Florida inmate Natalia Harrell (pictured) recently petitioned to have her unborn child — and, consequently, herself — released from jail. So far, her legal effort has been unsuccessful.
Initially, this struck me as being a bit like a physically immobile person complaining about house arrest. The child’s immediate environment will be the womb regardless, so what’s the point? Was this a pro-abortion “gotcha” suit to undermine fetal personhood? I acknowledge the personhood of unborn children, and not just in the context of abortion. Nevertheless, as a Florida lawyer, I was skeptical about the merits of the case. The fact that Harrell is charged with second-degree murder gave me further cause for concern; if released, would she be a threat to other human lives?
But there’s another wrinkle: Harrell claims that she and her baby are not receiving adequate prenatal care in custody. Given the awful experiences of other pregnant inmates throughout the United States, that claim is not difficult for me to believe. The Miami-Dade County Corrections Department, for its part, argues that it is trying to offer prenatal care but that Harrell has refused.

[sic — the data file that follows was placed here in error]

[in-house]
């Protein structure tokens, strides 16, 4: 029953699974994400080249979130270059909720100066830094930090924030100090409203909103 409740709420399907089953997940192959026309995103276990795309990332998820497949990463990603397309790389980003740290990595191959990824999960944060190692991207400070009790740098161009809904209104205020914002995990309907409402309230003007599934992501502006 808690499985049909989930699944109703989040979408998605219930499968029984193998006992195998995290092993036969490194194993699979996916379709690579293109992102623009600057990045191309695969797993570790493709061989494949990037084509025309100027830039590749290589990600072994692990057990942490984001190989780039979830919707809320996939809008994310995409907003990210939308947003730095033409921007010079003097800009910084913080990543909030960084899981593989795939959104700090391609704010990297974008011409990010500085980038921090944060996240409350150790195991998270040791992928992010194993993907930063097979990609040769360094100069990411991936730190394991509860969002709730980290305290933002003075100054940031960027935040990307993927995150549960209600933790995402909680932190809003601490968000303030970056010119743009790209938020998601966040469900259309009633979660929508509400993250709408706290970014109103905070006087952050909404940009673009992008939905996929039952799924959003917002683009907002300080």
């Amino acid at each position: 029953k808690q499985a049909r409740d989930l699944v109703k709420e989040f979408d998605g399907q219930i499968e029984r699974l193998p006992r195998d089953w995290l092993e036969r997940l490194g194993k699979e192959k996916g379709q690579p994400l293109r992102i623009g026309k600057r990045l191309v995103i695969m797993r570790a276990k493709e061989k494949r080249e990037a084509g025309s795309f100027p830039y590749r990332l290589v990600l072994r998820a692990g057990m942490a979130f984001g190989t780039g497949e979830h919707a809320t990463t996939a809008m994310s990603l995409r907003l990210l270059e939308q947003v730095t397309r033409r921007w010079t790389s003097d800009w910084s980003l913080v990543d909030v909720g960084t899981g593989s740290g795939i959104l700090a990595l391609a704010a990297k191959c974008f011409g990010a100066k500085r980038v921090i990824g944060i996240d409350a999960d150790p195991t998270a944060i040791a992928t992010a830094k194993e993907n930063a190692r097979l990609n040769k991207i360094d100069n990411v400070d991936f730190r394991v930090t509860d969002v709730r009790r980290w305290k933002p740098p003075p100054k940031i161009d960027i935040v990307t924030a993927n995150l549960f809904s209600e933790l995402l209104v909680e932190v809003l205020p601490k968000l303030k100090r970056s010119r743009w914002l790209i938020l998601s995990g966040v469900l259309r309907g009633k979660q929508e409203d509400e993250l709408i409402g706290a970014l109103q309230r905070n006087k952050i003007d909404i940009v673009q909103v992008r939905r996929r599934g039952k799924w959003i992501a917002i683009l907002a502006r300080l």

The case made its way to Florida’s Third District Court of Appeal. Appellate courts do not resolve factual disputes, and apparently the trial court had not addressed the prenatal care issue. The Third District therefore sent the case back to the trial court for further proceedings. Judge Monica Gordo wrote a concurring opinion which recognized the unborn child’s standing to bring the lawsuit and explored various rights that unborn Floridians enjoy, while concluding that freedom from otherwise lawful incarceration is not among those rights.
The baby is already eight months old. My educated guess is that he or she will be born before the trial court issues a decision, making the case moot.
[Photo credit: Miami-Dade County]